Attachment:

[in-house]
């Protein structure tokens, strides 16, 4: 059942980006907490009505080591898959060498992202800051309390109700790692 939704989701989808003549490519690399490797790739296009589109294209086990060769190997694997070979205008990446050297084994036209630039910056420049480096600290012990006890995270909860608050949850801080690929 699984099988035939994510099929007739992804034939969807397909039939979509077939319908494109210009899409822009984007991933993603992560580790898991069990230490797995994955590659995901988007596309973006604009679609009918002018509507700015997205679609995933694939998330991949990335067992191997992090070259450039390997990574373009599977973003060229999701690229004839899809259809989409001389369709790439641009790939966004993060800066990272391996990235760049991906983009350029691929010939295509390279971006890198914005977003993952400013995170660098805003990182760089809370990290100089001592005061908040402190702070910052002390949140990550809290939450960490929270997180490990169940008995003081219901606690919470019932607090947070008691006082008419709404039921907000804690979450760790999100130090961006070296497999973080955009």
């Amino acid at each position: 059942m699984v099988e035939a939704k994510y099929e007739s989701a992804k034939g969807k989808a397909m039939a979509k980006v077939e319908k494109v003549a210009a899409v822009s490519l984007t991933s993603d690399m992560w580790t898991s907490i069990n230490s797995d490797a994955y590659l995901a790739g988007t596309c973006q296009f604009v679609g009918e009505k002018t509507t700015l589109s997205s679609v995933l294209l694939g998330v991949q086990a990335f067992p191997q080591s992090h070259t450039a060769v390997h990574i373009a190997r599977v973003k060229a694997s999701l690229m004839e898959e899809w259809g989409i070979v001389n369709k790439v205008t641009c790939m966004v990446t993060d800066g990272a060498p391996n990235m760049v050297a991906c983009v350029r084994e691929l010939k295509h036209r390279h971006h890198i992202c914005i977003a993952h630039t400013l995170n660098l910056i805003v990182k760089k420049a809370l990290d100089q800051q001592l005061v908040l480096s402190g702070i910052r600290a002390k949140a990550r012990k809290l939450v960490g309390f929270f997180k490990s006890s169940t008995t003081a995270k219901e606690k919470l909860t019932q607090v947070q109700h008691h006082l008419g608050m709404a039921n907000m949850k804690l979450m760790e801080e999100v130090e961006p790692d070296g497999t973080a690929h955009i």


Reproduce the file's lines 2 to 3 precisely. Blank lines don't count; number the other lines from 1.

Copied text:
């Protein structure tokens, strides 16, 4: 059942980006907490009505080591898959060498992202800051309390109700790692 939704989701989808003549490519690399490797790739296009589109294209086990060769190997694997070979205008990446050297084994036209630039910056420049480096600290012990006890995270909860608050949850801080690929 699984099988035939994510099929007739992804034939969807397909039939979509077939319908494109210009899409822009984007991933993603992560580790898991069990230490797995994955590659995901988007596309973006604009679609009918002018509507700015997205679609995933694939998330991949990335067992191997992090070259450039390997990574373009599977973003060229999701690229004839899809259809989409001389369709790439641009790939966004993060800066990272391996990235760049991906983009350029691929010939295509390279971006890198914005977003993952400013995170660098805003990182760089809370990290100089001592005061908040402190702070910052002390949140990550809290939450960490929270997180490990169940008995003081219901606690919470019932607090947070008691006082008419709404039921907000804690979450760790999100130090961006070296497999973080955009």
């Amino acid at each position: 059942m699984v099988e035939a939704k994510y099929e007739s989701a992804k034939g969807k989808a397909m039939a979509k980006v077939e319908k494109v003549a210009a899409v822009s490519l984007t991933s993603d690399m992560w580790t898991s907490i069990n230490s797995d490797a994955y590659l995901a790739g988007t596309c973006q296009f604009v679609g009918e009505k002018t509507t700015l589109s997205s679609v995933l294209l694939g998330v991949q086990a990335f067992p191997q080591s992090h070259t450039a060769v390997h990574i373009a190997r599977v973003k060229a694997s999701l690229m004839e898959e899809w259809g989409i070979v001389n369709k790439v205008t641009c790939m966004v990446t993060d800066g990272a060498p391996n990235m760049v050297a991906c983009v350029r084994e691929l010939k295509h036209r390279h971006h890198i992202c914005i977003a993952h630039t400013l995170n660098l910056i805003v990182k760089k420049a809370l990290d100089q800051q001592l005061v908040l480096s402190g702070i910052r600290a002390k949140a990550r012990k809290l939450v960490g309390f929270f997180k490990s006890s169940t008995t003081a995270k219901e606690k919470l909860t019932q607090v947070q109700h008691h006082l008419g608050m709404a039921n907000m949850k804690l979450m760790e801080e999100v130090e961006p790692d070296g497999t973080a690929h955009i």